Fedora dissappeared on boot after Windows reinstall

I followed what you mentioned earlier and this happened

$ sudo vgchange -a y nobaraVG
  2 logical volume(s) in volume group "nobaraVG" now active
[liveuser@localhost-live ~]$ mount -t ext4 /dev/mapper/nobaraVG-root /mnt
mount: /mnt: must be superuser to use mount.
       dmesg(1) may have more information after failed mount system call.
[liveuser@localhost-live ~]$ su
[root@localhost-live liveuser]# mount -t ext4 /dev/mapper/nobaraVG-root /mnt
[root@localhost-live liveuser]# for PART in /sys /proc /run /dev ; do
    mount -o bind $PART /mnt/$PART
[root@localhost-live liveuser]# chroot /mnt
[root@localhost-live /]# mount -a
mount: /boot/efi: can't find UUID=4CE8-F8E9.
mount: /home: special device /dev/mapper/nobara_localhost--live-home does not exist.
       dmesg(1) may have more information after failed mount system call.

The most important thing is to start via Super Grub Disk your Fedora system. It’s not necessary to touch Windows. If you can start your Fedora system. than login and follow the Fedora QuickDocs to install grub again and create the grub-config file. That’s all. If this is not your way I strongly recommend you to reinstall your Fedora system again. Repairing via Live-system is something for experienced Linux user and not for newbies. To rescue your data try to start a Fedora Live system and backup your data on an external storage medium.

For me it’s the easiest way for you.

I am no expert and definitely a newbie. So I agree that this seems easy.

I might be wrong but the docs mentions creating a new partition, and there’s a very good chance I might format the wrong partition, or make a mistake and mess up the entire thing.

I know its my fault for not knowing a lot of things but I am learning.

Did anyone check efibootmgr -v? That is the only thing I could imagine MS-Windows would be messing with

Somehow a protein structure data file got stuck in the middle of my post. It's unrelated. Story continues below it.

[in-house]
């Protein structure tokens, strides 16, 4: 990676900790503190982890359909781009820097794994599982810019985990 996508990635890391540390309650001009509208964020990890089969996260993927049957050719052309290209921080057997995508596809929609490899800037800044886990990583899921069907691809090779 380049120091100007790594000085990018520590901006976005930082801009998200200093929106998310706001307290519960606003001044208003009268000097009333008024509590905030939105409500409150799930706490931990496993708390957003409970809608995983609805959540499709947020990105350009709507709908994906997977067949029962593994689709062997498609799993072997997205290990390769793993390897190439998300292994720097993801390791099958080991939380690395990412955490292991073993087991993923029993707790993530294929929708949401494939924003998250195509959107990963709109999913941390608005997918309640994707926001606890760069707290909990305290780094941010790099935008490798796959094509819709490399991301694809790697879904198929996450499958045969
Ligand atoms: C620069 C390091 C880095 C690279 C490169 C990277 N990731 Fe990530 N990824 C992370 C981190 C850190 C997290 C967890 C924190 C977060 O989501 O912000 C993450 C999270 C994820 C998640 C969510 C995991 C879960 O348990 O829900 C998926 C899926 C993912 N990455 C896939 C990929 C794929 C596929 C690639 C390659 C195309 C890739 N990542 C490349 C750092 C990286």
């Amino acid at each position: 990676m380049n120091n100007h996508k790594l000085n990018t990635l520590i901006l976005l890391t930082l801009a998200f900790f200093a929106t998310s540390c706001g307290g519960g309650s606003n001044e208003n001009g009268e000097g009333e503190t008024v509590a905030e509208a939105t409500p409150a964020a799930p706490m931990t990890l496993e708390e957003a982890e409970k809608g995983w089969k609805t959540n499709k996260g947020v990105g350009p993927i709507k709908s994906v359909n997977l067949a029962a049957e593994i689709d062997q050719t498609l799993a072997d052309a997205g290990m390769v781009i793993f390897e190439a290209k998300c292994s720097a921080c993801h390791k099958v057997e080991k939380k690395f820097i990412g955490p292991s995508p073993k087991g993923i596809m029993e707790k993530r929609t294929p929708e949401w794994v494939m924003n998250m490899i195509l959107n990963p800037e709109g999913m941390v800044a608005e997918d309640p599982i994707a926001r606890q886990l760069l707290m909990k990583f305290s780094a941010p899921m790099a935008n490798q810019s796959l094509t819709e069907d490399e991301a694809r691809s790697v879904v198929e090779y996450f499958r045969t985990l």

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That’s not true, if you have an boot partition already. Look at your parttion layout and check the structure of your boot parttion and adapt the QuickDocs instruction to your system.

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Now you have to do 2 things.

  1. find out the UUID for the efi partition
    lsblk -o FSTYPE,PATH,UUID /dev/nvme0n1
  2. Edit the /etc/fstab in the chroot environ you are in and
    a. change the UUID for /boot/efi
    b. change the VG in the path name for both / and /home to the new VG name
  3. Then after saving the file repeat the mount -a command.

Once that completes successfully then you should be able to complete the recovery steps you were following.

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In case you had not noticed, we are recovering grub in the fedora way, not using the Super Grub Disk. We are also not touching windows since that will boot normally at this time. Please stop with the distracting instructions.

The OP did a new install of windows which overwrote the efi partition (including changing the UUID). This is a recovery from that.

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$ lsblk -o FSTYPE,PATH,UUID /dev/nvme0n1
FSTYPE      PATH           UUID
vfat        /dev/nvme0n1p1 9839-34AF
ntfs        /dev/nvme0n1p3 1E1C3A571C3A2A63
ntfs        /dev/nvme0n1p4 DE96364096361A0B
ext4        /dev/nvme0n1p5 ae022667-835d-4df9-8e5e-8028d1e40488
LVM2_member /dev/nvme0n1p6 SAX4bc-2pXh-qcTf-Pplt-igbp-4xZU-f6N6tN